Early approval pathways for drugs – intended to strike a compromise between access to promising therapies today, and confirmatory evidence tomorrow – often result in access accompanied by a persistent lack of evidence of benefit, write Holly Fernandez Lynch and Christopher T. Robertson in a Policy Forum. This issue is especially concerning as patients in myriad disease areas push for early drug approvals, as was recently done for Aduhelm, a treatment for Alzheimer’s disease. Through its 2021 approval of Aduhelm (aducanumab), the US Food and Drug Administration (FDA) showed a willingness to embrace early approval pathways in ways that risk the FDA’s reputation, write Lynch and Robertson. To improve the balance between access and proof, they say, experts must understand why post-approval studies often flounder. The authors identify two primary challenges to early approval pathways: (1) insufficient company incentives to pursue rigorous post-approval trials; and (2) insufficient patient incentives to participate in such trials. Both of these challenges call for different policy solutions; the authors provide several. Continued acceptance of early approval pathways should be based on evidence regarding whether, when, and how meaningful post-approval trials will be possible, they emphasize. Accelerated approval is an important regulatory pathway worth trying to save, if the evidence suggests that meaningful improvements in confirmatory trials are possible.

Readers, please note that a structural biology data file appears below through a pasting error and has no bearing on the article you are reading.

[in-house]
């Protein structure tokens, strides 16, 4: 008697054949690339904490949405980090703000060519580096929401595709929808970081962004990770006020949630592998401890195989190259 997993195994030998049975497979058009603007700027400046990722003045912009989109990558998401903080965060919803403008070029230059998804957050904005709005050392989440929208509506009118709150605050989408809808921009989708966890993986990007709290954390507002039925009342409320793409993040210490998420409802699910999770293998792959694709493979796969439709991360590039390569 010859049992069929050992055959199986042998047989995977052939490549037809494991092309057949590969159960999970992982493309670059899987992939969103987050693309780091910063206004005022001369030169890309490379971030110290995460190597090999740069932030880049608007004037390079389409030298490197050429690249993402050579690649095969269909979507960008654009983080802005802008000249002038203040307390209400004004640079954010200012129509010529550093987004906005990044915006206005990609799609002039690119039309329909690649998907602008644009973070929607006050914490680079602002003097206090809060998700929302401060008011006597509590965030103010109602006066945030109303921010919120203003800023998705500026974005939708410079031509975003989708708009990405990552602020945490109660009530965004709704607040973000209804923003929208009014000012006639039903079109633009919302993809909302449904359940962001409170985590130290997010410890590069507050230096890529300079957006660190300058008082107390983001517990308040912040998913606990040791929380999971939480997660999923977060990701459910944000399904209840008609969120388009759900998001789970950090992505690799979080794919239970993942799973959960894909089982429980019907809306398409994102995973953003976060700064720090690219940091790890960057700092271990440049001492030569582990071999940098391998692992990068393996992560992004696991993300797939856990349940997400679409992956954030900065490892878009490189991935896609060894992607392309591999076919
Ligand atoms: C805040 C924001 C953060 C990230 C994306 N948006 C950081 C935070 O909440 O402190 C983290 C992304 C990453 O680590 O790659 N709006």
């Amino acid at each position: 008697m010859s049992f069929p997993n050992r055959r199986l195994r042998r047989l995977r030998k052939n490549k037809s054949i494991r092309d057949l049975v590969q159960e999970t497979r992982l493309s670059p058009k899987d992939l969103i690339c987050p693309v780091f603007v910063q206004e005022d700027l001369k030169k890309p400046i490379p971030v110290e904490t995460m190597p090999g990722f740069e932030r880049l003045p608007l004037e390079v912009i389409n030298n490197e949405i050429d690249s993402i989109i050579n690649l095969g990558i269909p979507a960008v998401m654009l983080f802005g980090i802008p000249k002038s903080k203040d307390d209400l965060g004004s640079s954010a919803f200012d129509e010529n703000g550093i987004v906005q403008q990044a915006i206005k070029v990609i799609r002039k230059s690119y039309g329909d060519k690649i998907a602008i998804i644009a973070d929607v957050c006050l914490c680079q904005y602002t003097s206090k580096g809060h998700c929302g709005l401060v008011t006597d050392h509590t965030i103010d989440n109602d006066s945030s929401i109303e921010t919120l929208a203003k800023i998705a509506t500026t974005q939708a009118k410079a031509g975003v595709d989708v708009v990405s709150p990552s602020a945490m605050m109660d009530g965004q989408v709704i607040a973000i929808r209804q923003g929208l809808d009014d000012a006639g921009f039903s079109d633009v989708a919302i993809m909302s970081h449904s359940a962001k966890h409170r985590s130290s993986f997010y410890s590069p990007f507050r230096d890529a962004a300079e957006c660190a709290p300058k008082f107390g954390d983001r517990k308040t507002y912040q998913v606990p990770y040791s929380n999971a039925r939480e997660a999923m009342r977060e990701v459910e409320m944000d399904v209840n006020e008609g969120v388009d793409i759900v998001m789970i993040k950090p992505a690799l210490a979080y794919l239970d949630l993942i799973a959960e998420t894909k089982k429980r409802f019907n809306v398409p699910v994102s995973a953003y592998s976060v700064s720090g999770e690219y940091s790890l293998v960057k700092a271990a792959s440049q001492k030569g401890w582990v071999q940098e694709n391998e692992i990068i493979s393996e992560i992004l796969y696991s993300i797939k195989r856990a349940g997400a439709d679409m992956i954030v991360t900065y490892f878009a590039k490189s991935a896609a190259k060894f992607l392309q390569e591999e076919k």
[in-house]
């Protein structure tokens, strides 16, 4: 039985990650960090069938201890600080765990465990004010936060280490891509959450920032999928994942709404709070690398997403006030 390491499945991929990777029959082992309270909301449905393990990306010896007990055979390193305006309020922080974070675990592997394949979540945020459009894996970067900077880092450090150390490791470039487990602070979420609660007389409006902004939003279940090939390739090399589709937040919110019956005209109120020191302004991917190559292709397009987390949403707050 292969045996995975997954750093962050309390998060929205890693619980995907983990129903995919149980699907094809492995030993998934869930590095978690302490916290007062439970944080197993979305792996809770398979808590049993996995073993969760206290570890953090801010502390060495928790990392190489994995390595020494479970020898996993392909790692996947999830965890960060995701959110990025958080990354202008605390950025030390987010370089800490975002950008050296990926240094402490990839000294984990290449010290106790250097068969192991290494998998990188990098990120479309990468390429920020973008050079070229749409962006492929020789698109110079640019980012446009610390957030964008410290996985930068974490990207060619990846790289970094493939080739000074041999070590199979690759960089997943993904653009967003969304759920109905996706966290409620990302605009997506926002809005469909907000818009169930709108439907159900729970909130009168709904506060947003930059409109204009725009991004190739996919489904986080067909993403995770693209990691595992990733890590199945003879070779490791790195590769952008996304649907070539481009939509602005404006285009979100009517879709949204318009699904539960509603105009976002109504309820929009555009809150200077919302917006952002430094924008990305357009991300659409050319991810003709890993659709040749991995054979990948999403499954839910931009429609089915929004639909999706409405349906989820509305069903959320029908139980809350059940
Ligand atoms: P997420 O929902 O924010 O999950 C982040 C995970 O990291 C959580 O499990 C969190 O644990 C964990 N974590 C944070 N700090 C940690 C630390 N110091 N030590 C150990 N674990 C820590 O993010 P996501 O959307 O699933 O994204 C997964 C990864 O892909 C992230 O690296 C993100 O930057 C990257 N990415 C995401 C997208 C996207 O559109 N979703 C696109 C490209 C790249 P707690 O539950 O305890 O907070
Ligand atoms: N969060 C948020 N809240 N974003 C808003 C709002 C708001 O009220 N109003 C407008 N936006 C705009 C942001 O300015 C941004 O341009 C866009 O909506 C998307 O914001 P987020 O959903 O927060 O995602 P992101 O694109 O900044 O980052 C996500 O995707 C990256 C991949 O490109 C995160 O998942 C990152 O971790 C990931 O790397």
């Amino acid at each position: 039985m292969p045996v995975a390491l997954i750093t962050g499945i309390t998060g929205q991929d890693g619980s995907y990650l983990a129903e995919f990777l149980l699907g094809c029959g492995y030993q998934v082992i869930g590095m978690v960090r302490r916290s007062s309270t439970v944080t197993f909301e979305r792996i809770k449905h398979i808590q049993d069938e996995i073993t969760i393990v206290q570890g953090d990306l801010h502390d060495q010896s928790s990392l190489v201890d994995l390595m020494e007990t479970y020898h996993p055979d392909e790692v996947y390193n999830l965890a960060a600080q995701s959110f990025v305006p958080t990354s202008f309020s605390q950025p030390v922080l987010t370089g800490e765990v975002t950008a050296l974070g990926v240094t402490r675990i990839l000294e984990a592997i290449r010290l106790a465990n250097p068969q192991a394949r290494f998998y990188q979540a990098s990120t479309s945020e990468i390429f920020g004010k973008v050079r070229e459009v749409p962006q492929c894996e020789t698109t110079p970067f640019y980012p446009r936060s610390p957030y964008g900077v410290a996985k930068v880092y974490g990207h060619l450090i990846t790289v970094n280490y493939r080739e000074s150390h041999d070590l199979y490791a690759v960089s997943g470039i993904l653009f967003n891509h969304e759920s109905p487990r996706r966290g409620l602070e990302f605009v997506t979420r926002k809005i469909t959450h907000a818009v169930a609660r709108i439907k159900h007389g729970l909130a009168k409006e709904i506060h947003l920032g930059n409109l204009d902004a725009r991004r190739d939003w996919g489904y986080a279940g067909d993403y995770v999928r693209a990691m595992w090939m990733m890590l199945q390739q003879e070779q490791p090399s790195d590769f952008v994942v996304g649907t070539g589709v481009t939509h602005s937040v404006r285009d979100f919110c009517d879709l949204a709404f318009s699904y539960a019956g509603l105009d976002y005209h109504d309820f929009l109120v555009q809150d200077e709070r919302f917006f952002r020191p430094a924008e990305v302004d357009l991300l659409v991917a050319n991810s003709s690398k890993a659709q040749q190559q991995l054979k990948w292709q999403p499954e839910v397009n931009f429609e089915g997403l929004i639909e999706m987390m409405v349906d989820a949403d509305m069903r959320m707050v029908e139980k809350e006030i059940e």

Challenges in confirming drug effectiveness after early approval
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